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Public Fixed Income

Higher Yields Burnish IG Credit’s Luster

April 2024 – 4 min read

Spreads continue to grind tighter—but current elevated yields, combined with the potential for attractive total returns, continue to draw investors into IG credit.

Investment grade (IG) credit yields have risen roughly 25 basis points (bps) since the start of the year, to highs rarely seen over the past 15 years (Figure 1). This is continuing to attract investors to a market that appears to be reaching the limits of any further significant spread tightening. In the first quarter, spreads tightened from 93 bps to 85 bps in the U.S.—which compares to a 10-year average of 117 bps.1 The rally was even more pronounced in the European market. While corporate fundamentals overall have softened, the backdrop of a U.S. Federal Reserve (Fed) likely at or near peak rates, and consensus estimates pointing to lower policy rates this year and into 2025, remain supportive. In addition, while spreads are tightening, there is also wide dispersion throughout the market, and this continues to provide ample opportunities.

Figure 1: Current Yields Are at Levels Rarely Seen in the Past 15 Years

higher-yields-burnish-IG-chart1.jpgSource: Bloomberg. As of March 31, 2024.

Favorable Technicals Balance Softer Fundamentals

The higher yields on offer led to $182 billion of inflows to the IG corporate market in 2023.2 An additional $82 billion has entered IG credit this year, maintaining the market’s technical strength. Demand is especially strong from pension funds and insurers. Specifically, many pension funds, particularly in Europe, have reached a fully funded status, and are therefore trying to better match their assets and liabilities. As a result, they are de-risking their portfolios and moving toward IG credit, and will likely be a stable source of demand this year. Meanwhile, insurers are becoming more active in the market due to a surge in demand for fixed annuities, sales of which have risen from roughly $10 billion in 2020 to about $50 billion annually.3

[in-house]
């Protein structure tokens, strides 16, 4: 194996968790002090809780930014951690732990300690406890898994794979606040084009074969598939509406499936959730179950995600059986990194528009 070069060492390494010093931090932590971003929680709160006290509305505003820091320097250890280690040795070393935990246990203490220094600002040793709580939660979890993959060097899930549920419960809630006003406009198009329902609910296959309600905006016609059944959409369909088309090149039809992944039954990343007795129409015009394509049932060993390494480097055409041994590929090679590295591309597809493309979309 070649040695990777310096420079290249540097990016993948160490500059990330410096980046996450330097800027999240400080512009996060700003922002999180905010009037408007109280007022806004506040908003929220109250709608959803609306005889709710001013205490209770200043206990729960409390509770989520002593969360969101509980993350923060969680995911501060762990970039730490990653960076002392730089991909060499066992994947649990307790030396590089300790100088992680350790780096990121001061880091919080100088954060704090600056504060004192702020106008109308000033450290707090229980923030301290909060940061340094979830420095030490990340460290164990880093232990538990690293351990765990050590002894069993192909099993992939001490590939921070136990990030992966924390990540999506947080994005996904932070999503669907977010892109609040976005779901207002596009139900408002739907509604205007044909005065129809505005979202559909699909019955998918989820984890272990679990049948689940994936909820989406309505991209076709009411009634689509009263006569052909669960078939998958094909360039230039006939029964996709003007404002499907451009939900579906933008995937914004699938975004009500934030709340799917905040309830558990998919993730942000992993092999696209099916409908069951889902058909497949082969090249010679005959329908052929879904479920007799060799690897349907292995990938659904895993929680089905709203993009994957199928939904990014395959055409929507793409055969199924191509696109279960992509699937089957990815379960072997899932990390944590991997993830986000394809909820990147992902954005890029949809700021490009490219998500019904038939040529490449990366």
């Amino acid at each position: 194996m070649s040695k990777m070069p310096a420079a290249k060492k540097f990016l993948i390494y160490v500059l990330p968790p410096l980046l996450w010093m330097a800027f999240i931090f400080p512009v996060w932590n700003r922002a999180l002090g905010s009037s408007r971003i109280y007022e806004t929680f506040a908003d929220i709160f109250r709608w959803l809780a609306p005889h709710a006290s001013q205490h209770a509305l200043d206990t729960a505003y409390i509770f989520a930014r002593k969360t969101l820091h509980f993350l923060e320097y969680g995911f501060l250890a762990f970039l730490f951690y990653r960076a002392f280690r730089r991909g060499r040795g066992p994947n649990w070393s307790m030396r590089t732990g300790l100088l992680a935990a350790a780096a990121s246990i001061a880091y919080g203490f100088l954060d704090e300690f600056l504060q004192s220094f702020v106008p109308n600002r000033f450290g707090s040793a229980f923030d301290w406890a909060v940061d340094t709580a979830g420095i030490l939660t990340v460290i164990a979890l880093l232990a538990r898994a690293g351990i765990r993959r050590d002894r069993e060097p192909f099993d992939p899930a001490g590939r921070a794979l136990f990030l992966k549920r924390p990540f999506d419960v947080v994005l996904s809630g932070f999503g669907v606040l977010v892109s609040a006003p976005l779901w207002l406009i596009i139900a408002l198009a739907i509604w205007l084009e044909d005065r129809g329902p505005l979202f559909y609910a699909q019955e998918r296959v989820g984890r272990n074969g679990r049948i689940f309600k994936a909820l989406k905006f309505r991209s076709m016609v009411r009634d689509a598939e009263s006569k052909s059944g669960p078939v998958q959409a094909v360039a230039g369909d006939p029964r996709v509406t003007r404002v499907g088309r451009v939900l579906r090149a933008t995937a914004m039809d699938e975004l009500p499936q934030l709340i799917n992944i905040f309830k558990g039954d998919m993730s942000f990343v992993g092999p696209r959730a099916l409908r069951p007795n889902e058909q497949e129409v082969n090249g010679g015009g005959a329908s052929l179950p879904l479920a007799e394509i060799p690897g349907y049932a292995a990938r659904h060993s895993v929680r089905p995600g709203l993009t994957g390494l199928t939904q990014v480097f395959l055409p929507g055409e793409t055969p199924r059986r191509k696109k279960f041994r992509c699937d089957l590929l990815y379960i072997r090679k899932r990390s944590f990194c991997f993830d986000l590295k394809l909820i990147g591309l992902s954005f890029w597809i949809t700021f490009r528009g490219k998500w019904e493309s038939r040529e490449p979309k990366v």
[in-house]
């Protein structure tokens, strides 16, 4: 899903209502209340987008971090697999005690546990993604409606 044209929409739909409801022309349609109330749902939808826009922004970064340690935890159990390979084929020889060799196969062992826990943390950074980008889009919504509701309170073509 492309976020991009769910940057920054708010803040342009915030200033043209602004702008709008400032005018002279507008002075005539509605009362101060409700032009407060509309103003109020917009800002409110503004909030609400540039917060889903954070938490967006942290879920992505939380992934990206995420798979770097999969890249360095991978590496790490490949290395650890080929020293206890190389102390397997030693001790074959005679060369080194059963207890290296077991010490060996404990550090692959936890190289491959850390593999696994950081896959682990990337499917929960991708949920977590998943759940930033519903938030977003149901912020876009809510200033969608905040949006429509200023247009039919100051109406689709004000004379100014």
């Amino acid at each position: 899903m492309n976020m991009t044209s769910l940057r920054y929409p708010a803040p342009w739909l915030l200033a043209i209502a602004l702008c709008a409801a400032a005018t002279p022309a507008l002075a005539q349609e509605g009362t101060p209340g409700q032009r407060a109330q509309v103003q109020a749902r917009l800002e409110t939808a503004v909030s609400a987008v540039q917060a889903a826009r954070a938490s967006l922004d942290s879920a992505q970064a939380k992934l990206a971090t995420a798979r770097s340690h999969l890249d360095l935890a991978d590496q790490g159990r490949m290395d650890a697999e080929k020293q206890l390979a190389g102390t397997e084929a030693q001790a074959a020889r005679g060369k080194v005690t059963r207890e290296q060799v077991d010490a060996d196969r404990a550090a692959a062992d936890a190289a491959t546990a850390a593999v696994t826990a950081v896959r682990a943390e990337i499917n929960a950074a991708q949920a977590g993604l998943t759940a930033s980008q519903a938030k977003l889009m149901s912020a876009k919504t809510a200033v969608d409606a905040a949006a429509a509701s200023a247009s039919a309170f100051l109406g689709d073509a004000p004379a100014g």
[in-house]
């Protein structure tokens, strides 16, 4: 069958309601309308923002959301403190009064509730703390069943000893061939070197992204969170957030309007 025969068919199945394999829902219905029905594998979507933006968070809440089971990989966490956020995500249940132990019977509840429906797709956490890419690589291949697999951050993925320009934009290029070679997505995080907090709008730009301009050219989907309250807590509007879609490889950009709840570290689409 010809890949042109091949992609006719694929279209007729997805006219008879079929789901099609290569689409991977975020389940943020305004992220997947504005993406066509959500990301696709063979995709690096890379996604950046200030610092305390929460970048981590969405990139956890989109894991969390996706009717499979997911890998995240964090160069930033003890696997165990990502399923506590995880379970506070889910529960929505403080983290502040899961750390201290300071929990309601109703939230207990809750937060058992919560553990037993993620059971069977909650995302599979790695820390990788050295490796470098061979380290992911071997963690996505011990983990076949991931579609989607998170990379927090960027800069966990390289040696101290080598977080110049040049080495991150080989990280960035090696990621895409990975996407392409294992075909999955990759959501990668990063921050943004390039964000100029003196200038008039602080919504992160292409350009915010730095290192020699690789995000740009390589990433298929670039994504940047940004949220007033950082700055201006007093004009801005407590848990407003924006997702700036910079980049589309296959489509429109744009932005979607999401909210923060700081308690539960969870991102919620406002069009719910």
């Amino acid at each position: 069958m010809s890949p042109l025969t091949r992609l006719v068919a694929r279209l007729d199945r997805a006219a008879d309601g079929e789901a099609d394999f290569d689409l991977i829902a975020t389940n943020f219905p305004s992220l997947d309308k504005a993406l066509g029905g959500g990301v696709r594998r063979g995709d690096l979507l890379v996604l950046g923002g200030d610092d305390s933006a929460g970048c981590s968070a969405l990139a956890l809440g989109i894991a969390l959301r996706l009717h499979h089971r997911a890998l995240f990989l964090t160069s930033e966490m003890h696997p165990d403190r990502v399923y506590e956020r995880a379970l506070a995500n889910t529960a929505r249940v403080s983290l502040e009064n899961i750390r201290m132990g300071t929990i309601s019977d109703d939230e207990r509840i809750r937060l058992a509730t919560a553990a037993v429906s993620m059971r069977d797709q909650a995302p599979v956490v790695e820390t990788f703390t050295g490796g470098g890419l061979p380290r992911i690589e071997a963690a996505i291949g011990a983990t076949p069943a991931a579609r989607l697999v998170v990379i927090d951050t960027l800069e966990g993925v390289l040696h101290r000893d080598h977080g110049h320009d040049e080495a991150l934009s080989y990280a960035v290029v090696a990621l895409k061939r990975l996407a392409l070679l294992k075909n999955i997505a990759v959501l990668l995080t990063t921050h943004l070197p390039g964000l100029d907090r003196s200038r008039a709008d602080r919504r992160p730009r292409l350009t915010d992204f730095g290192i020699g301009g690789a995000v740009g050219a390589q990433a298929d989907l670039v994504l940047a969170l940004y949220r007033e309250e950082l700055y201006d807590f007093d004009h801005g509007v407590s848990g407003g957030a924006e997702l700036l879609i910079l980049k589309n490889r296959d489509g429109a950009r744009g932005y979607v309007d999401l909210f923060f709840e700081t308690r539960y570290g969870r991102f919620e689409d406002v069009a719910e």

In terms of new issuance, the supply of $537 billion has been somewhat of a technical headwind in the first quarter—almost on the same level as the record $541 billion issued in the first quarter of 2020.4 However, sell-side estimates foretell meaningfully slower new issuance as the year progresses. With inflows continuing to exceed outflows, and lighter issuance, technicals are likely to remain supportive.

Continuing the trend, fundamentals continued to soften in the fourth quarter, but more so among industrial companies than among financials. Leverage at industrial companies increased slightly to 3.2x, while interest coverage declined on a year-over-year basis to 10.0x.5 Revenue and EBITDA also were lower year-over-year. However, the weakening in fundamentals could potentially be bottoming out as margins stabilized—roughly half of the sectors in the IG corporate universe reported lower margins in the fourth quarter, while half reported higher margins. And while capital expenditures were also higher, the increase was the smallest in the last nine quarters, indicating that companies are pulling back somewhat on spending. Additionally, shareholder returns from dividends and buybacks have decreased for five straight quarters.6